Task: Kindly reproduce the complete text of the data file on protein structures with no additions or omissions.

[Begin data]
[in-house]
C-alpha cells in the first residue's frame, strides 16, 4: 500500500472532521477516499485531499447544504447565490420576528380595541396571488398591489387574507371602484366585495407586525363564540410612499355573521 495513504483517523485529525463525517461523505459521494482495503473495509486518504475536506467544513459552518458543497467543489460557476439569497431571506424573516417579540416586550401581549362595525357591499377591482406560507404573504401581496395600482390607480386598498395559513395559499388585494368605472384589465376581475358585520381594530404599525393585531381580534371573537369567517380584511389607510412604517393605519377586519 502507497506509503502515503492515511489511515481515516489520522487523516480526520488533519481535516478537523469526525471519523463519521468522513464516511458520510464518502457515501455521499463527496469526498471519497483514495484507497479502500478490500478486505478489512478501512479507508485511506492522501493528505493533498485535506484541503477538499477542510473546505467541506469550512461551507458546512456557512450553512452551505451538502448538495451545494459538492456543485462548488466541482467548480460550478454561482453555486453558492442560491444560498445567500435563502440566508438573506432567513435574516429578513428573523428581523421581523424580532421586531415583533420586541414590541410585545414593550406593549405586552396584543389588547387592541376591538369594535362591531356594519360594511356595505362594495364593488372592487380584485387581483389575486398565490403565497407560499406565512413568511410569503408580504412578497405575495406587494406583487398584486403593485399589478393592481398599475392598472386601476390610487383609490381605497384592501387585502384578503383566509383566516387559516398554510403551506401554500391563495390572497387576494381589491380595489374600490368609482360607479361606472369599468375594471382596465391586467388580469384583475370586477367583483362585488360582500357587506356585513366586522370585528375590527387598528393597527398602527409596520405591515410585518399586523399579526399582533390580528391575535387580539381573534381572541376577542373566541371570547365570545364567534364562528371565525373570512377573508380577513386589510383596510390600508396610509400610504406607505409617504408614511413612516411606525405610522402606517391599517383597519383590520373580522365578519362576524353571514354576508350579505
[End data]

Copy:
[in-house]
C-alpha cells in the first residue's frame, strides 16, 4: 500500500472532521477516499485531499447544504447565490420576528380595541396571488398591489387574507371602484366585495407586525363564540410612499355573521 495513504483517523485529525463525517461523505459521494482495503473495509486518504475536506467544513459552518458543497467543489460557476439569497431571506424573516417579540416586550401581549362595525357591499377591482406560507404573504401581496395600482390607480386598498395559513395559499388585494368605472384589465376581475358585520381594530404599525393585531381580534371573537369567517380584511389607510412604517393605519377586519 502507497506509503502515503492515511489511515481515516489520522487523516480526520488533519481535516478537523469526525471519523463519521468522513464516511458520510464518502457515501455521499463527496469526498471519497483514495484507497479502500478490500478486505478489512478501512479507508485511506492522501493528505493533498485535506484541503477538499477542510473546505467541506469550512461551507458546512456557512450553512452551505451538502448538495451545494459538492456543485462548488466541482467548480460550478454561482453555486453558492442560491444560498445567500435563502440566508438573506432567513435574516429578513428573523428581523421581523424580532421586531415583533420586541414590541410585545414593550406593549405586552396584543389588547387592541376591538369594535362591531356594519360594511356595505362594495364593488372592487380584485387581483389575486398565490403565497407560499406565512413568511410569503408580504412578497405575495406587494406583487398584486403593485399589478393592481398599475392598472386601476390610487383609490381605497384592501387585502384578503383566509383566516387559516398554510403551506401554500391563495390572497387576494381589491380595489374600490368609482360607479361606472369599468375594471382596465391586467388580469384583475370586477367583483362585488360582500357587506356585513366586522370585528375590527387598528393597527398602527409596520405591515410585518399586523399579526399582533390580528391575535387580539381573534381572541376577542373566541371570547365570545364567534364562528371565525373570512377573508380577513386589510383596510390600508396610509400610504406607505409617504408614511413612516411606525405610522402606517391599517383597519383590520373580522365578519362576524353571514354576508350579505